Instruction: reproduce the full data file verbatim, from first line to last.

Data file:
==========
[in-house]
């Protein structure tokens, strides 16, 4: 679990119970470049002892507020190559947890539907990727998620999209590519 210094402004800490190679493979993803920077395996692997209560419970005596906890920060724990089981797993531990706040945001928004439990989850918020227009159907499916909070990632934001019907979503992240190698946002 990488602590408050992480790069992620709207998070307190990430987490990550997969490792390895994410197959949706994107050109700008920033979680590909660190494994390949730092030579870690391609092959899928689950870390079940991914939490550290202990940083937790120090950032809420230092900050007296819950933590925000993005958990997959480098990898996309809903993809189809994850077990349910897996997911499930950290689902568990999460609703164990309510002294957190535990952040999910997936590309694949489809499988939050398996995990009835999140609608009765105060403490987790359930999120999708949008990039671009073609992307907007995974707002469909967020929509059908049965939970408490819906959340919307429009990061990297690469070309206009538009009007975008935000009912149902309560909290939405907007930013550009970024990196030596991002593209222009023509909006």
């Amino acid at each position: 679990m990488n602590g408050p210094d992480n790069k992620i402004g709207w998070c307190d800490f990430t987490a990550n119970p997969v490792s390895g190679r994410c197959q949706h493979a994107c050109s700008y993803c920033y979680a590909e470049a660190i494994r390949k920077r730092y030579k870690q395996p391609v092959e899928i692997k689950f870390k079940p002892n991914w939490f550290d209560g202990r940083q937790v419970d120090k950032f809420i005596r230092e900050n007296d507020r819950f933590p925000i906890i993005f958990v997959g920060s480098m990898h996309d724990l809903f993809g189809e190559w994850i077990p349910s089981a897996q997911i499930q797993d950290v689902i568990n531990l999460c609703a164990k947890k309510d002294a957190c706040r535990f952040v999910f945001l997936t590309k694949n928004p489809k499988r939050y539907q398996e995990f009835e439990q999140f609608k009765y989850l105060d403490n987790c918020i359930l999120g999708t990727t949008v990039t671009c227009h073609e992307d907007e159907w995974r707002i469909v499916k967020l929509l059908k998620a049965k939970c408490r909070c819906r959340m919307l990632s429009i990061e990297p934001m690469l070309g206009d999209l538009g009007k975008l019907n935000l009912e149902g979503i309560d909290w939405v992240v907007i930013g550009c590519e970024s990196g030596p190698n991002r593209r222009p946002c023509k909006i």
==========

[in-house]
């Protein structure tokens, strides 16, 4: 679990119970470049002892507020190559947890539907990727998620999209590519 210094402004800490190679493979993803920077395996692997209560419970005596906890920060724990089981797993531990706040945001928004439990989850918020227009159907499916909070990632934001019907979503992240190698946002 990488602590408050992480790069992620709207998070307190990430987490990550997969490792390895994410197959949706994107050109700008920033979680590909660190494994390949730092030579870690391609092959899928689950870390079940991914939490550290202990940083937790120090950032809420230092900050007296819950933590925000993005958990997959480098990898996309809903993809189809994850077990349910897996997911499930950290689902568990999460609703164990309510002294957190535990952040999910997936590309694949489809499988939050398996995990009835999140609608009765105060403490987790359930999120999708949008990039671009073609992307907007995974707002469909967020929509059908049965939970408490819906959340919307429009990061990297690469070309206009538009009007975008935000009912149902309560909290939405907007930013550009970024990196030596991002593209222009023509909006």
């Amino acid at each position: 679990m990488n602590g408050p210094d992480n790069k992620i402004g709207w998070c307190d800490f990430t987490a990550n119970p997969v490792s390895g190679r994410c197959q949706h493979a994107c050109s700008y993803c920033y979680a590909e470049a660190i494994r390949k920077r730092y030579k870690q395996p391609v092959e899928i692997k689950f870390k079940p002892n991914w939490f550290d209560g202990r940083q937790v419970d120090k950032f809420i005596r230092e900050n007296d507020r819950f933590p925000i906890i993005f958990v997959g920060s480098m990898h996309d724990l809903f993809g189809e190559w994850i077990p349910s089981a897996q997911i499930q797993d950290v689902i568990n531990l999460c609703a164990k947890k309510d002294a957190c706040r535990f952040v999910f945001l997936t590309k694949n928004p489809k499988r939050y539907q398996e995990f009835e439990q999140f609608k009765y989850l105060d403490n987790c918020i359930l999120g999708t990727t949008v990039t671009c227009h073609e992307d907007e159907w995974r707002i469909v499916k967020l929509l059908k998620a049965k939970c408490r909070c819906r959340m919307l990632s429009i990061e990297p934001m690469l070309g206009d999209l538009g009007k975008l019907n935000l009912e149902g979503i309560d909290w939405v992240v907007i930013g550009c590519e970024s990196g030596p190698n991002r593209r222009p946002c023509k909006i």